The RSPB expends some serious resource engaging with the planning and consenting process – we have trained staff across the UK who work with planners and developers. They are supported by experts in planning and law based in Edinburgh and our UK HQ in Sandy. Is it worth it? Well I think the answer is a resounding yes! We win c.80% of the cases we fight, and sometimes some new and innovative partnerships are forged as a result, that not only stops future problems, but invests in nature as well. Some of the people we fight, see that forging closer relationships with us, will help prevent future disagreement, and lead to better developments, which are more acceptable. A ‘win win’.
At any one time we will have 3-400 ‘live’ cases on the books. You can read about some of them here. We can genuinely claim to access more planning cases than any other NGO. I know sometimes people are upset we don’t support their local objections – and of course some politicians and developers are upset we object to a development promising local jobs. My postbag though has many more concerned people at our lack of support for their local campaign. As I have explained we can only be effective by concentrating on the major cases – but clearly people fighting to save their local environment and wildlife, when often it is a David and Goliath contest, shows the deep concern citizens have for ‘their’ local place. I am not sure politicians – both local and national, or of any political persuasion quite get this. They all too often assume wildlife can adapt, or find somewhere new to go. Sadly that is usually not the case. Equally they undervalue what a countryside rich in wildlife offers, both in terms of public enjoyment, the health agenda, and in ‘services’ such as clean water, capturing and storing carbon, clean air, and by underpinning industries like farming and tourism.
For general information on how you or your community groups can get engaged with ‘planning’ please follow this link.
Flippin' lek! How to watch capercaillie without causing a disturbance
A male capercaillie displaying by Ben Andrew (rspb-images.com)
With the days lengthening and spring approaching it’s the time of year that capercaillie gather at their traditional lekking sites deep in the pinewoods, to go about their fascinating annual breeding displays. The birds gather at traditional ‘lek’ sites, where the males do combat for the chance to mate with the cryptically coloured hens. It’s tempting to get out and scour the woods for a glimpse of this elusive bird - especially as it’s now such a scarce species in Britain - but we urge you to think again.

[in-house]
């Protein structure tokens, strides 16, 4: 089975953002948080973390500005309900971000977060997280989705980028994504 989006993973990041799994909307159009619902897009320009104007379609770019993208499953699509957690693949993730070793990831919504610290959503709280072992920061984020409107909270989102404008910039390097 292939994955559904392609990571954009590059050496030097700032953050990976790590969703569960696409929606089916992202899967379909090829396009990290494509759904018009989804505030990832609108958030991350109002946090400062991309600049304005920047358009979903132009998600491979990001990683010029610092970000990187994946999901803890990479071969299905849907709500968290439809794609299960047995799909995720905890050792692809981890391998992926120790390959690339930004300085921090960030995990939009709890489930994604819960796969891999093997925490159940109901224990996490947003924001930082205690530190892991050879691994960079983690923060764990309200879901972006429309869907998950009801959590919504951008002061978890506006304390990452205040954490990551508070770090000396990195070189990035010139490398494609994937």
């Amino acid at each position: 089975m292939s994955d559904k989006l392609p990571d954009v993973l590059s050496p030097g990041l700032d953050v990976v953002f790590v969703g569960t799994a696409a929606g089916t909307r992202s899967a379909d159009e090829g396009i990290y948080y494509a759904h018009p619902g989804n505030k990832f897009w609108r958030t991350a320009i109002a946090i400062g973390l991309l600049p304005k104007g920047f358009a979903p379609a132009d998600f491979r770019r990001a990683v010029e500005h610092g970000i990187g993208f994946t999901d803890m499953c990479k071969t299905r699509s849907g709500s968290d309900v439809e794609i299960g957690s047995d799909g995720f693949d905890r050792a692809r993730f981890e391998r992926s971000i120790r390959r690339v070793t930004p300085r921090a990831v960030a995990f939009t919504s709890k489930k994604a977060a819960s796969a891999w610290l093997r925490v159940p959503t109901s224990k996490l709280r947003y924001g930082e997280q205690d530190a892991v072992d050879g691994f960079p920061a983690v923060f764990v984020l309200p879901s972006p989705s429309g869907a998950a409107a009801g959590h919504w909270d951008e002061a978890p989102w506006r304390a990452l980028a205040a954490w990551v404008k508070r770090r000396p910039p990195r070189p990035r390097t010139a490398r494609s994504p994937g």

Despite offering one of Scotland’s most dramatic wildlife spectacles, it’s worth remembering that capercaillie populations are perilously fragile and still decreasing in some areas. They are very sensitive to disturbance, both accidental and deliberate, and it’s believed that one of the drivers in their decline has been an increase in human activity in their breeding habitat. Recent research shows that capercaillie avoid areas of otherwise suitable habitat within 500m of forest car parks and access points, and 125m either side of regularly used paths. So, in short, capercaillie need quiet areas of woodland and don’t appreciate being disturbed, otherwise they will simply abandon areas of good habitat that are already in short supply.
As a species protected under Schedule 1 of the Wildlife and Countryside Act 1981, it’s an offence to disturb capercaillie during the breeding season, whether they are lekking, nesting or brood rearing. This also includes approachable “rogue males” and “tame hens”, which can display breeding behaviour at any time of year. Activities that cause disturbance to breeding capercaillie can only be carried out under a Scottish Natural Heritage Schedule 1 Licence. Because of this, a significant amount of effort is made every year by foresters and landowners who have to plan the timing of their management activities to avoid disturbance. We are grateful for their help and support. Recreational users of capercaillie habitat, whether they are dog-walkers, orienteers, bird watchers or photographers should also help and act equally responsibly.